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What Happens When You Get Stung by a Nettle – And How to Treat It

By Susan Knowlton | Home Remedies | Rating:

Stinging nettles, technically termed Urtica dioica, are something that many of us feared as children when playing outside. They get their name from the fact that they are able to deliver a nasty sting, leaving behind a painful and itchy rash. This often catches us out thanks to the ability of nettles to blend seamlessly into the background among other fauna. Long trousers are a must!

Luckily, getting stung by a nettle is nothing to worry about. It's irritating at best and that irritation will normally go away on its own after a couple of hours (and subside much before that) without treatment.

That said though, you may still be wondering what precisely is going on when you get stung, and it can be useful to know how to treat the stings if you want to get rid of the discomfort more quickly and help put any stung children at ease too. This is especially good to know if you should have fallen onto a number of stinging nettles in which case it can be quite unpleasant.

What Is a Nettle Sting?

First of all then, let's take a look at what nettle stings actually are and at what causes them.

As with most stings, nettles sting by transmitting chemicals that irritate the skin. These chemicals include histamine which is what irritates the skin and brings up the rash, acetylcholine which is what causes the burning feeling and serotonin which can also trigger pain.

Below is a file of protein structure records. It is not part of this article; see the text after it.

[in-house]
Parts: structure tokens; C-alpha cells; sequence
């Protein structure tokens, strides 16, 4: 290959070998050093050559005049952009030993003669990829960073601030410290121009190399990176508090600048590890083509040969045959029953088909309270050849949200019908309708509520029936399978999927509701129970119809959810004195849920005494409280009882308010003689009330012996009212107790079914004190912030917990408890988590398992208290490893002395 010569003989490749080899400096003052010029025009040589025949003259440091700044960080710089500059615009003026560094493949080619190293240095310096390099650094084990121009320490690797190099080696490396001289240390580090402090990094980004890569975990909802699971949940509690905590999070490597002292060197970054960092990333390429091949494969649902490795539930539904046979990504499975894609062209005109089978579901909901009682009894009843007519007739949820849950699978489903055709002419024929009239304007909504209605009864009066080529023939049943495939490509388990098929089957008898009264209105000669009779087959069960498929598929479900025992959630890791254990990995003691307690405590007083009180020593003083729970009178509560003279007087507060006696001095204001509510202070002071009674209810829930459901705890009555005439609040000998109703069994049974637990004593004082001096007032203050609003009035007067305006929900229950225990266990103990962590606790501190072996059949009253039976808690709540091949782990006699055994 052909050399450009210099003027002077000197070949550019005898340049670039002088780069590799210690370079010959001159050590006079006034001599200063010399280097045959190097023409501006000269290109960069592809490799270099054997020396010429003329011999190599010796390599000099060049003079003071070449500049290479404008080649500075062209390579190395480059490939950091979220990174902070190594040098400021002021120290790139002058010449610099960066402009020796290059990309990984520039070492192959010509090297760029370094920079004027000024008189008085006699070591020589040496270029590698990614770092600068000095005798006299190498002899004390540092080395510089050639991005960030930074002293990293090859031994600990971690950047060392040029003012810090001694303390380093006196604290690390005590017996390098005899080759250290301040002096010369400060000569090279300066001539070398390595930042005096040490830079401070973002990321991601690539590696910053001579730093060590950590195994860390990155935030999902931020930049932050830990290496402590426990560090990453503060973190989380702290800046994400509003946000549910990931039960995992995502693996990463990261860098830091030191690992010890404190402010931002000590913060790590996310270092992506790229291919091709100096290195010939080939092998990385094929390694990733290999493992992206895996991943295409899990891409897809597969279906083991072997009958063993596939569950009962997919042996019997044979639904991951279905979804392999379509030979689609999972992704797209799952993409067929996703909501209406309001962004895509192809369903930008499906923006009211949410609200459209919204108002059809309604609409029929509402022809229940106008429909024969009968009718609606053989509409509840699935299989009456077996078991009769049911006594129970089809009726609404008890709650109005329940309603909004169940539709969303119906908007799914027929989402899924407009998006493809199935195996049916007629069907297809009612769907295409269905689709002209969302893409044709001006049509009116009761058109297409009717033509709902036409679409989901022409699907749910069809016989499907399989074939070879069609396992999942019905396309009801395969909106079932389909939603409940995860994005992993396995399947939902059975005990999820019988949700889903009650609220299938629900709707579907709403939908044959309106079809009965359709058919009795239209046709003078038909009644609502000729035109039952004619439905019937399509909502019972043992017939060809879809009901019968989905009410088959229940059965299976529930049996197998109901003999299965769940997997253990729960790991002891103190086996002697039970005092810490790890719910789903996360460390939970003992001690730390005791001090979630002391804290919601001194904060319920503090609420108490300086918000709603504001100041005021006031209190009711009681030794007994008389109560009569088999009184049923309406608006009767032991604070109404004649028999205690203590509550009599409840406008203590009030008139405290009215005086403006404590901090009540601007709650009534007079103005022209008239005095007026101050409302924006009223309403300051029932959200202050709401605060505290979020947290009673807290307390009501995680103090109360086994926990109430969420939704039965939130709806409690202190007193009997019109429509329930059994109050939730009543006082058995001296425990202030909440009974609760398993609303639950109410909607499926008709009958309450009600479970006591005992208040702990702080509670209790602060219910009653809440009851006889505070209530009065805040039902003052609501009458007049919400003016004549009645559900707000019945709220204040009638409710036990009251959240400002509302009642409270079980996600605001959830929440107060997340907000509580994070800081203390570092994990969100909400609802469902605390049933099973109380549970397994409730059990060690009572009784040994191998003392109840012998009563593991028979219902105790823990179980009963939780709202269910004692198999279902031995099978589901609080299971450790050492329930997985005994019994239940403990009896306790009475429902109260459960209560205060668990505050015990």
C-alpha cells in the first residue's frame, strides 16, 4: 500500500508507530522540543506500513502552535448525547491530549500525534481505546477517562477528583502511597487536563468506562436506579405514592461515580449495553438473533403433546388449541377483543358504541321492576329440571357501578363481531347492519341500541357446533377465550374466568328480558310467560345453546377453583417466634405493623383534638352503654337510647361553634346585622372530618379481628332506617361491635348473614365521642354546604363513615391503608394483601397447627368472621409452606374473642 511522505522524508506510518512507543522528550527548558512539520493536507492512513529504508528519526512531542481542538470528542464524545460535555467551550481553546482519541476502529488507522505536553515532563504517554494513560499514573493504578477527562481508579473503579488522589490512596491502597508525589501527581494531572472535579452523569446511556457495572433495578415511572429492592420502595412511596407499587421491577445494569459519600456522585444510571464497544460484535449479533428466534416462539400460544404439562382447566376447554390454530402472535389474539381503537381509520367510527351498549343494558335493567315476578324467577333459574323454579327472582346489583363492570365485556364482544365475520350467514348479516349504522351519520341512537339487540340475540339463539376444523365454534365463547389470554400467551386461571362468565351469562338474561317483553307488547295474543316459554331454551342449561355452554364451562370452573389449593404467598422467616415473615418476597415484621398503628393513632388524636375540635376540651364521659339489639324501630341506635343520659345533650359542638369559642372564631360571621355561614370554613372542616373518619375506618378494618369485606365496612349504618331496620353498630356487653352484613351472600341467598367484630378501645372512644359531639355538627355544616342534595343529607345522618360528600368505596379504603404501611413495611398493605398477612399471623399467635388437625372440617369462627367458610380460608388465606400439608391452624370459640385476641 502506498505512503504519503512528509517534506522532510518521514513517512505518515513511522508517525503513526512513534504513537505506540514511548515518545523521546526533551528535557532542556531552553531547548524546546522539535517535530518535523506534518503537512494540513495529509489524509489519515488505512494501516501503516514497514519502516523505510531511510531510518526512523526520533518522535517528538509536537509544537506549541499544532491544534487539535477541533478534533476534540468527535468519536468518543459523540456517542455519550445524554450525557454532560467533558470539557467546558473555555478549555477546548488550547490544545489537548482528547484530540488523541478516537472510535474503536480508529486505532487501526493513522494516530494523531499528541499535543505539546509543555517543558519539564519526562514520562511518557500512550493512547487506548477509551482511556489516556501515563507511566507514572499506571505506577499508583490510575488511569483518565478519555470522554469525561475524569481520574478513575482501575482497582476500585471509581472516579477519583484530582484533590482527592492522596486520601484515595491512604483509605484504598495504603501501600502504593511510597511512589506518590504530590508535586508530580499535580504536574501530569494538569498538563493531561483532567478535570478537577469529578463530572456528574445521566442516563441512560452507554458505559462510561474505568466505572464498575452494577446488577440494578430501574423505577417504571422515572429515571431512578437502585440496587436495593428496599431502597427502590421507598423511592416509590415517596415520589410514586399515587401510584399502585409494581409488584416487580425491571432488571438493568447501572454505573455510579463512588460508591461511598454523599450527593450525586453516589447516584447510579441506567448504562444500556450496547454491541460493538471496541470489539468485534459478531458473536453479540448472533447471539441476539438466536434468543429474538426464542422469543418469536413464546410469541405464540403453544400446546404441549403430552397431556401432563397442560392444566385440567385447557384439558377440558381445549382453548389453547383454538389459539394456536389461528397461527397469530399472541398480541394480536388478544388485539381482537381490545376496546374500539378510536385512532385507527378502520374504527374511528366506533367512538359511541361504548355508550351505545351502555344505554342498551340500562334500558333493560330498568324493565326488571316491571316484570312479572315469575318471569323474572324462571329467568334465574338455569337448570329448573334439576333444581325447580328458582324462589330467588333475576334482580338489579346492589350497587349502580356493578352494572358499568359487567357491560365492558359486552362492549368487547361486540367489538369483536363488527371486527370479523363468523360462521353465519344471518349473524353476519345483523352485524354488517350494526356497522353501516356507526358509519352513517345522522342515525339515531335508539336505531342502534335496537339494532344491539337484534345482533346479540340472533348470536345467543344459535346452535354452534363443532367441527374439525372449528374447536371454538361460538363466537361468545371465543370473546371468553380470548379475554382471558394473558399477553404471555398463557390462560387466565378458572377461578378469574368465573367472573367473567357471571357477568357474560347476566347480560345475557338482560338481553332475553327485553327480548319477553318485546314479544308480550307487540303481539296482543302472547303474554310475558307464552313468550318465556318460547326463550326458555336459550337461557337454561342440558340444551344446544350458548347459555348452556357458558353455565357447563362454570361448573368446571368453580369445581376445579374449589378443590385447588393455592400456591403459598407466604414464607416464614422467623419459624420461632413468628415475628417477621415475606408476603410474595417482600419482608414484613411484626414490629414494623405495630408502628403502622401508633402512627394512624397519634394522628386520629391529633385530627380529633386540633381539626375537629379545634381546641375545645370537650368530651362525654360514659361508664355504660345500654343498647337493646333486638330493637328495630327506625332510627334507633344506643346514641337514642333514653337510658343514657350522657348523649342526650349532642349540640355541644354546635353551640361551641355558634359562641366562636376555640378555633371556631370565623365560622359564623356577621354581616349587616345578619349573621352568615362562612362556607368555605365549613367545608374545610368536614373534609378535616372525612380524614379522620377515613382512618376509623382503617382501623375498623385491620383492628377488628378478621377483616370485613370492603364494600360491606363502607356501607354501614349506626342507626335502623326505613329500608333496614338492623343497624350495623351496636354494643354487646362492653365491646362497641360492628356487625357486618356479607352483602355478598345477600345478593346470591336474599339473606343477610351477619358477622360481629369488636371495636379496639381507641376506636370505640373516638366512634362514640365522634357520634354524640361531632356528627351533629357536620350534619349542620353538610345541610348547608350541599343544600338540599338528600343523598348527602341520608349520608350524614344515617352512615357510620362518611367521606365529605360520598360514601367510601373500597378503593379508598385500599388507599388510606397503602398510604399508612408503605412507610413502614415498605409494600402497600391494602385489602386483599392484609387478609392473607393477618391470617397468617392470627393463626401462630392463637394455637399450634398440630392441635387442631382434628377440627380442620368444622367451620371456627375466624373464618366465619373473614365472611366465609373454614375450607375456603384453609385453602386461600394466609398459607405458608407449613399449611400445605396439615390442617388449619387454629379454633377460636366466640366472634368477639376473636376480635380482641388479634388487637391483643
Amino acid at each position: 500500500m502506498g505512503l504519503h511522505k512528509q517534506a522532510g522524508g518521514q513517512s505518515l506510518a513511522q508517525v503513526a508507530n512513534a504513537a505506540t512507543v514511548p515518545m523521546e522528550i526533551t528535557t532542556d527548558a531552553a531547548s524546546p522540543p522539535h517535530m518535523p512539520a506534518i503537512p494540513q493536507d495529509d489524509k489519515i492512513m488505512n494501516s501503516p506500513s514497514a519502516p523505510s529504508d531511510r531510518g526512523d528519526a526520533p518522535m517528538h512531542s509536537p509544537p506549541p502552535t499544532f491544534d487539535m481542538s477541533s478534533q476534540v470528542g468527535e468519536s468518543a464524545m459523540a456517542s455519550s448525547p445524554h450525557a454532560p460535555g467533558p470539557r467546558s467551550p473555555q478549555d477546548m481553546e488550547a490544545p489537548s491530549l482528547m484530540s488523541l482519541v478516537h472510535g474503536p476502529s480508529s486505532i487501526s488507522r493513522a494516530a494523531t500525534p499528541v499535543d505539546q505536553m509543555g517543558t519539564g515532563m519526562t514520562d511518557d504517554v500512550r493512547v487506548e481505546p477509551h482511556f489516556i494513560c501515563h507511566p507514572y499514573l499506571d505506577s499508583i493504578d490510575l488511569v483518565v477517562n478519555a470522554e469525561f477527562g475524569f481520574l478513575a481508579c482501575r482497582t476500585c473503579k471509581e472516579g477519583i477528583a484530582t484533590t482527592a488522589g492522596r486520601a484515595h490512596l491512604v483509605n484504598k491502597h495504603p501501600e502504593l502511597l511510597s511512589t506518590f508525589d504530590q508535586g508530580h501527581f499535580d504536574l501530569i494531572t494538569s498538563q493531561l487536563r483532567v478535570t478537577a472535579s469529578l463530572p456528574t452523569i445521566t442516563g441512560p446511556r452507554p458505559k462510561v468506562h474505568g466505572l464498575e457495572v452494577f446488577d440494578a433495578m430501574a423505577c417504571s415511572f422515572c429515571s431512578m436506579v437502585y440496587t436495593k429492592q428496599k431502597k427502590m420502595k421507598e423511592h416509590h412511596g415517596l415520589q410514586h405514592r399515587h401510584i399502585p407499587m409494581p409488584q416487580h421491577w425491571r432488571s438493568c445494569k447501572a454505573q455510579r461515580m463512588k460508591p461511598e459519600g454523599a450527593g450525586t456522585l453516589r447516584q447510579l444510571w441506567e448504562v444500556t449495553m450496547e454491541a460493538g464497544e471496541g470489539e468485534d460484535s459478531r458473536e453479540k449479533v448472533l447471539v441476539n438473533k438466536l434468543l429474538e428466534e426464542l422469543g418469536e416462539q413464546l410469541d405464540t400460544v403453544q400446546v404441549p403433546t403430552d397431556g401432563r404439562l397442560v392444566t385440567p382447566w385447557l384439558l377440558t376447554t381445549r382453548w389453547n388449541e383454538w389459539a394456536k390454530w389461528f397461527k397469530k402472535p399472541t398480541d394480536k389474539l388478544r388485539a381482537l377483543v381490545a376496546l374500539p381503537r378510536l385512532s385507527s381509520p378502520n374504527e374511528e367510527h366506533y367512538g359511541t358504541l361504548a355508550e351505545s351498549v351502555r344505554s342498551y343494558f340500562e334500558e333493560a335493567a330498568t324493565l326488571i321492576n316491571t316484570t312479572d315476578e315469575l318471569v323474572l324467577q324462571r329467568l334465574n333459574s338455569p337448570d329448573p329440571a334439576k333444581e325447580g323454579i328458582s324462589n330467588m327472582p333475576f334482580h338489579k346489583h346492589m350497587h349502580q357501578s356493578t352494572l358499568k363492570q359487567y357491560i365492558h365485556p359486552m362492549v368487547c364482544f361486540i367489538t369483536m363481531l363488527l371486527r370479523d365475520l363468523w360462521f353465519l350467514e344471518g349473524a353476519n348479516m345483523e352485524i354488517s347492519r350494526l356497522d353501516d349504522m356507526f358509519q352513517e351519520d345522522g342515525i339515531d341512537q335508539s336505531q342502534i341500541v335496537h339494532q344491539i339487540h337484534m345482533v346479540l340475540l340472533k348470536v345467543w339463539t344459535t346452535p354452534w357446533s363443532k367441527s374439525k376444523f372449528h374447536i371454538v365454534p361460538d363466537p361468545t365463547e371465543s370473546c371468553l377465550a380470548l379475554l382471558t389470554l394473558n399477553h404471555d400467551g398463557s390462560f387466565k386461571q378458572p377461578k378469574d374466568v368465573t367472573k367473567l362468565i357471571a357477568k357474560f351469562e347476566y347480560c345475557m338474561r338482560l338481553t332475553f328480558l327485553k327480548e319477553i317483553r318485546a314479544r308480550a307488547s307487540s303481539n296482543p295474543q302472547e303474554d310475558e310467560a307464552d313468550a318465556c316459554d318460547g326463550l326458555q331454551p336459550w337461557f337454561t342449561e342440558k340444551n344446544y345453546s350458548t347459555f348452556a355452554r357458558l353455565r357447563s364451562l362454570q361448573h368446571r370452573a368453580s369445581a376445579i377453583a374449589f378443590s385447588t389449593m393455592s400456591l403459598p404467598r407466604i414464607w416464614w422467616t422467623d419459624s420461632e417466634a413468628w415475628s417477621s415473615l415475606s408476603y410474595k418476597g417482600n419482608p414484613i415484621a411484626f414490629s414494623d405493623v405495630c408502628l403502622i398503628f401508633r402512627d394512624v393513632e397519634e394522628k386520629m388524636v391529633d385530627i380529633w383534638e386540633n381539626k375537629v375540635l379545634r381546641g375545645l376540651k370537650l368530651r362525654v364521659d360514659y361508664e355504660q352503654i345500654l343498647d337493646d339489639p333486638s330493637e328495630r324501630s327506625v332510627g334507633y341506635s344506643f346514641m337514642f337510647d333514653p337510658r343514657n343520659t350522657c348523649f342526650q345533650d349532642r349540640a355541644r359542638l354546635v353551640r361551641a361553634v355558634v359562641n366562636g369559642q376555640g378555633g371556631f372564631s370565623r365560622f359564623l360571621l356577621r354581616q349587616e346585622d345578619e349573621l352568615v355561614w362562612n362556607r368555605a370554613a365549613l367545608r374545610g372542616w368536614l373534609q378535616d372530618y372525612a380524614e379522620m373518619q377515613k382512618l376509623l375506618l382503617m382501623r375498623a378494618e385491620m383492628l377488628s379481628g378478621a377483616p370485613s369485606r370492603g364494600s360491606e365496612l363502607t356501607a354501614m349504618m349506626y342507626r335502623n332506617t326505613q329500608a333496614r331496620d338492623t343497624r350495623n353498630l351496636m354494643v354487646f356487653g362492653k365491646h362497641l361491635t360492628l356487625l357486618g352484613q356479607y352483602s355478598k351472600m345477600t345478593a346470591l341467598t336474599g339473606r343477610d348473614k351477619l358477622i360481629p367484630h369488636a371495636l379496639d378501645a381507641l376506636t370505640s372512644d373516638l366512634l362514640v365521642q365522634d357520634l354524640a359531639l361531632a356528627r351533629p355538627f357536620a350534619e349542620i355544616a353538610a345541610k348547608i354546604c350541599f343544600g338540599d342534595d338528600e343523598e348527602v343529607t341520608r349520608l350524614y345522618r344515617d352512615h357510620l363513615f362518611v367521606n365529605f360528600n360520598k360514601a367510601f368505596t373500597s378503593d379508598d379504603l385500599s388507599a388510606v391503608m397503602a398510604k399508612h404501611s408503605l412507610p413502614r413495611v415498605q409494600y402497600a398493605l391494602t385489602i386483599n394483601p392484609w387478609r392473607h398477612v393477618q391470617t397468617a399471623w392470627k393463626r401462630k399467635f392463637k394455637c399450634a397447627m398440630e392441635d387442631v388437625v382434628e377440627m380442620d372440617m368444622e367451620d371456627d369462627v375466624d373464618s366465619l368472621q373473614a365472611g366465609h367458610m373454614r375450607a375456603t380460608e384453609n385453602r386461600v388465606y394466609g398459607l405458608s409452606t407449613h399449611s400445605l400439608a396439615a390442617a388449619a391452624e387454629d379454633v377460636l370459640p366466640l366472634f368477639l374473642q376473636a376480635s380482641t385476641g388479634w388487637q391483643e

Treating Stings

As mentioned, a sting from a nettle is no serious problem and will clear up on its own. As it doesn't get under the skin, it's unusual for there to be any serious effects. That said, there are a number of things you can do to ease the discomfort.

The first step here is to clean mud or dirt away from the area using cold water or a damp cloth. Don't rub too hard though as you'll exacerbate the sensation. In some cases you may notice that you have a few tiny hairs where you were stung by the nettles. If you spot these you can try washing them off, or using tape to remove them.

From here you'll then want to treat the pain which you can do using aloe vera. This works as aloe vera is an anti-inflammatory and should provide some cooling effect too providing immediate relief. Home remedies can also include vinegar, baking soda, soap or other alkaline substances to try and neutralise acids. You can also use analgesics such as Paracetamol. Now just avoid itching and wait for the pain to go away!





Susan Knowlton

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